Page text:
Great way of combining cooking and family traditions into the same story.

Hope you win something— good luck.

LisAway said...

Magic. Lovely, Melanie. I love your grandfather.

Erin said...

What a nice story. I always tell my kids I added love to whatever I made and that's why it tastes so good.

Kristina P. said...

Love it! I can just picture him in the kitchen.

Annette Lyon said...

What LisAway said.

CountessLaurie said...

Great story. I can picture it now!
Love the voodoo magic!

Scribbit said...

"stirred it with my finger" :) I love that--sure gives an image of her.

Linda said...

That is so true! I think he left something out on purpose! Ya know for years Uncle Mark tried to get that hot sauce recipe from him but, your grandfather would NEVER give it up until one time when he was here in IL or a visit I sweet talked him, which was not that hard to do, and he could not TELL me how to do it-----so we had to get all the bowls, pots, spoons.....out and set them up while he went thru the motions of making the hot sauce and I took notes!!!!! Trust me, I did not leave one "finger stir" out of the recipe! Thanks for blogging about him today---I really miss him!

nano*ink said...

charming indeed...

charrette said...

I LOVE this! I reminds me so much of my own grandpa...a master storyteller and a master chef. Thank you for sharing this with the rest of us!

charrette said...

p.s. I had a mission companion who made the simplest food taste SO delicious. I asked her once what her secret was, and she said, "Tu sabes, hermanita, es que siempre cocino con amor." (TR: It's because I always cook with love!) I KNOW that love was the secret ingredient in my grandparents cooking, too.

wonder woman said...

love. it.

And now I miss my own grandpa....

Kimberly said...

That was beautiful. Truly.

Stephanie Humphreys said...

Beautiful! Made me think of my own grandmother.

Courtney B said...

I can't tell you how many times he told my sister and me the "turtle soup" story. The funny thing is that I believed him. I believed everything he said, no matter how far-fetched. Thanks for the memory. It's exactly how I remember him.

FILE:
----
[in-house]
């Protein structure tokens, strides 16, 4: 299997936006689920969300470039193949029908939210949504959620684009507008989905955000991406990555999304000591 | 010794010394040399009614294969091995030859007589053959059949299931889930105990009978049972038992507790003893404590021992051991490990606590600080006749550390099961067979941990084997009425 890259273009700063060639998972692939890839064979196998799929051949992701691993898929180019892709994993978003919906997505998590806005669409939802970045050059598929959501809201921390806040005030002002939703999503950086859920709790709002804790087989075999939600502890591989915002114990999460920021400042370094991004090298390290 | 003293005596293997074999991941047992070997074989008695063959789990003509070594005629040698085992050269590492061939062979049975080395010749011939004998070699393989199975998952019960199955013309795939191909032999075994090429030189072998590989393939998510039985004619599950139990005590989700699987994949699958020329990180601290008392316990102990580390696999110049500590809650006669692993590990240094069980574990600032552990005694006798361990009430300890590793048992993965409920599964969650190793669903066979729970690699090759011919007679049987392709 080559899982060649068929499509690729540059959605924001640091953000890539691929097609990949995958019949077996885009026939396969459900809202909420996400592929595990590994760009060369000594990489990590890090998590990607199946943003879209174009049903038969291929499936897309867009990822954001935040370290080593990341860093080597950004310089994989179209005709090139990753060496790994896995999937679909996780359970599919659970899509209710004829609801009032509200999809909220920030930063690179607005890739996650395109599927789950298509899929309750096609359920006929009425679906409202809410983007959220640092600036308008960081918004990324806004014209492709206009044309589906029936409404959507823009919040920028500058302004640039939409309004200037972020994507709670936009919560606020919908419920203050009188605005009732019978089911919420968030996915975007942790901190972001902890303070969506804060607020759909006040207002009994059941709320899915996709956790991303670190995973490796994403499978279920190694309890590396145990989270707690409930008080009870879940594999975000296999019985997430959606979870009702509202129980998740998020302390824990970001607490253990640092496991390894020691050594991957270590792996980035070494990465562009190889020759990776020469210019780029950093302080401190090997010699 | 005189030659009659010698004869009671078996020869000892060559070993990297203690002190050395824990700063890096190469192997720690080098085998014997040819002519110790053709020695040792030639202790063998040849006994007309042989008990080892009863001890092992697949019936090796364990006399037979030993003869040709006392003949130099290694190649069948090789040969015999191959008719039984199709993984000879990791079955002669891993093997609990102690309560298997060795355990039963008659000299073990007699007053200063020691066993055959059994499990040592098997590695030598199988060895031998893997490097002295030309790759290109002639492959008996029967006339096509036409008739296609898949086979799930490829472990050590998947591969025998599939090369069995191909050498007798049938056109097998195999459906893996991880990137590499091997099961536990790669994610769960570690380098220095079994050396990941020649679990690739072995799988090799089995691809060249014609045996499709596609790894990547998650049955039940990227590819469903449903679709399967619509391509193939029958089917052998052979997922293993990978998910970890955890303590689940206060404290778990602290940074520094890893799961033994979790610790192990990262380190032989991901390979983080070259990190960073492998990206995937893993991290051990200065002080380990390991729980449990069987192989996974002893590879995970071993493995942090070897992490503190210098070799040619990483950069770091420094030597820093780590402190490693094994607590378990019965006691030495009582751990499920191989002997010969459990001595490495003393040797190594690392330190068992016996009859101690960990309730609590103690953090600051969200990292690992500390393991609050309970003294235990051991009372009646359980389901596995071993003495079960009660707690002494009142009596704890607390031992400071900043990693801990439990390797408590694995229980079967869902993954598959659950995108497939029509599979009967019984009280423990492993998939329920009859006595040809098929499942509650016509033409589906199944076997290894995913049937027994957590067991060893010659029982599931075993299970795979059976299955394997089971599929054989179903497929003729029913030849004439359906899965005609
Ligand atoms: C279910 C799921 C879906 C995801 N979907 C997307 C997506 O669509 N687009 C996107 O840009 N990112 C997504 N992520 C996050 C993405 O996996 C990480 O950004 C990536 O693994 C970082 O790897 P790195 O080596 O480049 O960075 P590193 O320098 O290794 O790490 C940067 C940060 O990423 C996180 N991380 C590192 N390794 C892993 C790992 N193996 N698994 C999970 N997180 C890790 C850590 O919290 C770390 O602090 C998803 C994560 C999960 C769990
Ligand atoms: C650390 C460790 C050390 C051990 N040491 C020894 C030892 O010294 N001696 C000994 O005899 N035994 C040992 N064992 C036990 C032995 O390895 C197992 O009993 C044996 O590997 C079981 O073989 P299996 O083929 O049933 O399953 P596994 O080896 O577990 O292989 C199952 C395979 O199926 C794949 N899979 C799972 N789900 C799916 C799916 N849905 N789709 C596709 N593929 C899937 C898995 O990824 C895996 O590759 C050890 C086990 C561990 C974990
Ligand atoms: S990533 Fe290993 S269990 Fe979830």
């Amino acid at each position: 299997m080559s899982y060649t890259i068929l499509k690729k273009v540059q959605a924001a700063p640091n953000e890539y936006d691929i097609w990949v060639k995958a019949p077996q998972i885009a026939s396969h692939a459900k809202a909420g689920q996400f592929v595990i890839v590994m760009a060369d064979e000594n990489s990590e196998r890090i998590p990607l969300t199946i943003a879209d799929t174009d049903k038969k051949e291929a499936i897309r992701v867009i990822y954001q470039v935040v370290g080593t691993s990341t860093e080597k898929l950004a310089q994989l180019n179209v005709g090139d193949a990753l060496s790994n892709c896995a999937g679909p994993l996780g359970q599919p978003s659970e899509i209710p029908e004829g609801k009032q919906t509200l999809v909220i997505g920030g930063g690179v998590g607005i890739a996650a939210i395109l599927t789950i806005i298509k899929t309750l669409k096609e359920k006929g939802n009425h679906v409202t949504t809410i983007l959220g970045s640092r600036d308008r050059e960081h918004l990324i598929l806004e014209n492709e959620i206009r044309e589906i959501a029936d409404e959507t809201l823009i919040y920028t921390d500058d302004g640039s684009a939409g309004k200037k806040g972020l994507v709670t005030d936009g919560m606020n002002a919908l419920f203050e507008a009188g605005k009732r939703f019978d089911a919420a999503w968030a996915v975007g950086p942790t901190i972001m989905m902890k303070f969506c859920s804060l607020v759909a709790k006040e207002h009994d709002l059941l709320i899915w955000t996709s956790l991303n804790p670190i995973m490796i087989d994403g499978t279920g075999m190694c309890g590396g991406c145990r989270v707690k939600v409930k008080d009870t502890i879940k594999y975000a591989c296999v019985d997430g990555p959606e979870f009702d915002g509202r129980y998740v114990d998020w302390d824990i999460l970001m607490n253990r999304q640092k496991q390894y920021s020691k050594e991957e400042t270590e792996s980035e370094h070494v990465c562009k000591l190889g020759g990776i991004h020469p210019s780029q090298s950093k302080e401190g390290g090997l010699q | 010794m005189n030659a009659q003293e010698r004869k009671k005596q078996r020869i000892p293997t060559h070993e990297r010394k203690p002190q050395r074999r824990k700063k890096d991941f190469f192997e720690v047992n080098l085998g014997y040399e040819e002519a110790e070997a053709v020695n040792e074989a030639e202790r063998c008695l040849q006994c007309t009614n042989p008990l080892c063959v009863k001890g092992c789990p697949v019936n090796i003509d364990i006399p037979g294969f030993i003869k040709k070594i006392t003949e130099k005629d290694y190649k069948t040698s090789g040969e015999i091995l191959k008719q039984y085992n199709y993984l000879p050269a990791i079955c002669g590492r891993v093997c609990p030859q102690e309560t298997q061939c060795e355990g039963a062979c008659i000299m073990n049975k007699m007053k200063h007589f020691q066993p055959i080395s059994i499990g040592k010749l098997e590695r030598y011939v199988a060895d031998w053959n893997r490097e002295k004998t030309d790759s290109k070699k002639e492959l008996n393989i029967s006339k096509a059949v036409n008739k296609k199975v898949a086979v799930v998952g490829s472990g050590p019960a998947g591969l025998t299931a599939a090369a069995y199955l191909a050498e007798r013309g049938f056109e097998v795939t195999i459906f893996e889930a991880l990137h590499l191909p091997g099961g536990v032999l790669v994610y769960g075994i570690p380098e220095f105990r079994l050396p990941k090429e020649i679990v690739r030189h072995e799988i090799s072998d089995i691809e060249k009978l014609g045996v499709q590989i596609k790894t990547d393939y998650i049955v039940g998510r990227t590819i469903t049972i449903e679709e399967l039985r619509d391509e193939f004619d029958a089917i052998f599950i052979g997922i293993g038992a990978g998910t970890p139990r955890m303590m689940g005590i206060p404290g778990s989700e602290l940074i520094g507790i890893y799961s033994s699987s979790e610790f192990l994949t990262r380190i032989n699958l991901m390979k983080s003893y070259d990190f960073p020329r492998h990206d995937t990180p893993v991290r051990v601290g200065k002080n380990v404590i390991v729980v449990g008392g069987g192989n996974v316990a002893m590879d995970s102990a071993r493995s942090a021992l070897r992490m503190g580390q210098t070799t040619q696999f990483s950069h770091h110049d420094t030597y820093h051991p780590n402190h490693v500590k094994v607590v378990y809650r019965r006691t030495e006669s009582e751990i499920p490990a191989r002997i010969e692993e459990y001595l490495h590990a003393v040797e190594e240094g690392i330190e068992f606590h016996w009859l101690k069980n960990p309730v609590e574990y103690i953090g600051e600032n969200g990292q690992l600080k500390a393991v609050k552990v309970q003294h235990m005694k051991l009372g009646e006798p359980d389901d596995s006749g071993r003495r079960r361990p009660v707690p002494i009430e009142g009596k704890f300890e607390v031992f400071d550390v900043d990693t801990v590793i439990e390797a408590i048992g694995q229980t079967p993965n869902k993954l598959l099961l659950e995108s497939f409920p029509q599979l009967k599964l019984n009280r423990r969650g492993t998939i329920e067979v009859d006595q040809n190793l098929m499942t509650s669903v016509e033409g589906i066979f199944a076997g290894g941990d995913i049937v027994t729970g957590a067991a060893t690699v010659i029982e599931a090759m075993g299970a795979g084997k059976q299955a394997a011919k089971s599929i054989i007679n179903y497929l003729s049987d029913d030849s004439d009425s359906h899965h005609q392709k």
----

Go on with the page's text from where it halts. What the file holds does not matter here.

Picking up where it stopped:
Amateur Steph said...

This is a lovely post. I love it when you write about your family and memories; it is some of your best writing.

Debbie said...

This post should win that contest. I love it. The beautiful family connections and the love. Just great.

Fiauna said...

I checked out Scribbits earlier today, wondering what I would write if I entered the contest. This is perfect! I loved it! Great job.

April said...

What is it about grandpas that steals our hearts? Thanks for reminding me how much my grandpa meant to me. I lost him 36 years ago.

CHERRANNE said...

Yummy goodness in this post. I loved it!

Kazzy said...

Sorry, that previous comment was from me. I let my buddy use my laptop and she hadn't signed out! btw... Your Louisiana roots sound so fascinating!

Me said...

I clicked over from Erin's Blog (If You Give a Mom a Moment)....

I love this story. Very well told and written..I can just envision the sights and sounds. You are a very talented writer. What a GREAT story to be able to tell.

Amber Lynae said...

I love the post, and the imagery. And it makes me laugh about the measuring, because I was making cookies with my sister this past weekend, and she complains that she can't make them the same. so she sat there helping me while I just start pooring in a little of this and enough of that. Yeah the hard part is definitely sharing the recipe.

Eowyn said...

Loved this post. That's all.

L.T. Elliot said...

I love, love, LOVE this post! It is so beautiful. I love the memories and the flavors and the magic. It's just how I feel about my grammy's cooking. =]